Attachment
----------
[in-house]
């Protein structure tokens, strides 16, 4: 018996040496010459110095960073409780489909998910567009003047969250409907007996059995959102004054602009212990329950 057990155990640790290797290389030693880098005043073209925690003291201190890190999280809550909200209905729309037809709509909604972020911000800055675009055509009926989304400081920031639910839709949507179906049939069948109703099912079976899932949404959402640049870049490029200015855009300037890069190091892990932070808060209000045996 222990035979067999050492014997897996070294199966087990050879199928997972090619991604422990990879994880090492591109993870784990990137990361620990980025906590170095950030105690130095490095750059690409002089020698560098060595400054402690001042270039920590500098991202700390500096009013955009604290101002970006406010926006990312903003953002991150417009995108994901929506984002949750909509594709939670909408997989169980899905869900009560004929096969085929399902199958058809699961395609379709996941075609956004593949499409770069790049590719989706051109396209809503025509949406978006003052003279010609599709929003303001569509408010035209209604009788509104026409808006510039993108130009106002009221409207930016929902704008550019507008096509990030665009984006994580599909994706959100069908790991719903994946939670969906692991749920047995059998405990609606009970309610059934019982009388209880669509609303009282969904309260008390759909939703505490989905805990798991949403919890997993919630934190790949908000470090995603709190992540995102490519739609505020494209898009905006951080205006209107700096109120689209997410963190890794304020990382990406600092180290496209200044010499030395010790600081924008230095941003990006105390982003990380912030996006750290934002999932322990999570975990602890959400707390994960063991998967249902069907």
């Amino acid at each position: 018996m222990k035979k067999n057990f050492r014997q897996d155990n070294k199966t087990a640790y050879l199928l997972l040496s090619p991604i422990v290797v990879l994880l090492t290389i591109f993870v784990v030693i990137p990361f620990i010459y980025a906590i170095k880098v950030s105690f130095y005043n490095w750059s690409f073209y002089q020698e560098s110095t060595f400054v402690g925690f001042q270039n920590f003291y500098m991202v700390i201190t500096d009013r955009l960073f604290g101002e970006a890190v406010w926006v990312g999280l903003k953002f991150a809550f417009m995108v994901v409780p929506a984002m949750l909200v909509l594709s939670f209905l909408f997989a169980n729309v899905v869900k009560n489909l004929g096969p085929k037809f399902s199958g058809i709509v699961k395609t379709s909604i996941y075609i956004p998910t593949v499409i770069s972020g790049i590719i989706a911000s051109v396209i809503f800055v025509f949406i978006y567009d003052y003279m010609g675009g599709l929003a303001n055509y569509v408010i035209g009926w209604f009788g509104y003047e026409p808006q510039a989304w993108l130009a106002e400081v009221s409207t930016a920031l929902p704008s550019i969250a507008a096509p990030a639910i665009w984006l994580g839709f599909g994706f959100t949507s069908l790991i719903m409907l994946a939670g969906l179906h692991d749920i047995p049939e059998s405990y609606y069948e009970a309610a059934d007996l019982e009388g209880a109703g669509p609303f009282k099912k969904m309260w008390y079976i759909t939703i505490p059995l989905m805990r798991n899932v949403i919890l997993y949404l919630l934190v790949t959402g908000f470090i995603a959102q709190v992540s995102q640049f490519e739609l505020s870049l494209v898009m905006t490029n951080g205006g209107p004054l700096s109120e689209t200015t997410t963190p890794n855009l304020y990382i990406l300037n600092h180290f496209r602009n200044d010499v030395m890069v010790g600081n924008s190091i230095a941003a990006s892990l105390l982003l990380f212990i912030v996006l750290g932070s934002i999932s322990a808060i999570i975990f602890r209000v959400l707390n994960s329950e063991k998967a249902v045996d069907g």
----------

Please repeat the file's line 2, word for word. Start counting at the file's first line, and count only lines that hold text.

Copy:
């Protein structure tokens, strides 16, 4: 018996040496010459110095960073409780489909998910567009003047969250409907007996059995959102004054602009212990329950 057990155990640790290797290389030693880098005043073209925690003291201190890190999280809550909200209905729309037809709509909604972020911000800055675009055509009926989304400081920031639910839709949507179906049939069948109703099912079976899932949404959402640049870049490029200015855009300037890069190091892990932070808060209000045996 222990035979067999050492014997897996070294199966087990050879199928997972090619991604422990990879994880090492591109993870784990990137990361620990980025906590170095950030105690130095490095750059690409002089020698560098060595400054402690001042270039920590500098991202700390500096009013955009604290101002970006406010926006990312903003953002991150417009995108994901929506984002949750909509594709939670909408997989169980899905869900009560004929096969085929399902199958058809699961395609379709996941075609956004593949499409770069790049590719989706051109396209809503025509949406978006003052003279010609599709929003303001569509408010035209209604009788509104026409808006510039993108130009106002009221409207930016929902704008550019507008096509990030665009984006994580599909994706959100069908790991719903994946939670969906692991749920047995059998405990609606009970309610059934019982009388209880669509609303009282969904309260008390759909939703505490989905805990798991949403919890997993919630934190790949908000470090995603709190992540995102490519739609505020494209898009905006951080205006209107700096109120689209997410963190890794304020990382990406600092180290496209200044010499030395010790600081924008230095941003990006105390982003990380912030996006750290934002999932322990999570975990602890959400707390994960063991998967249902069907």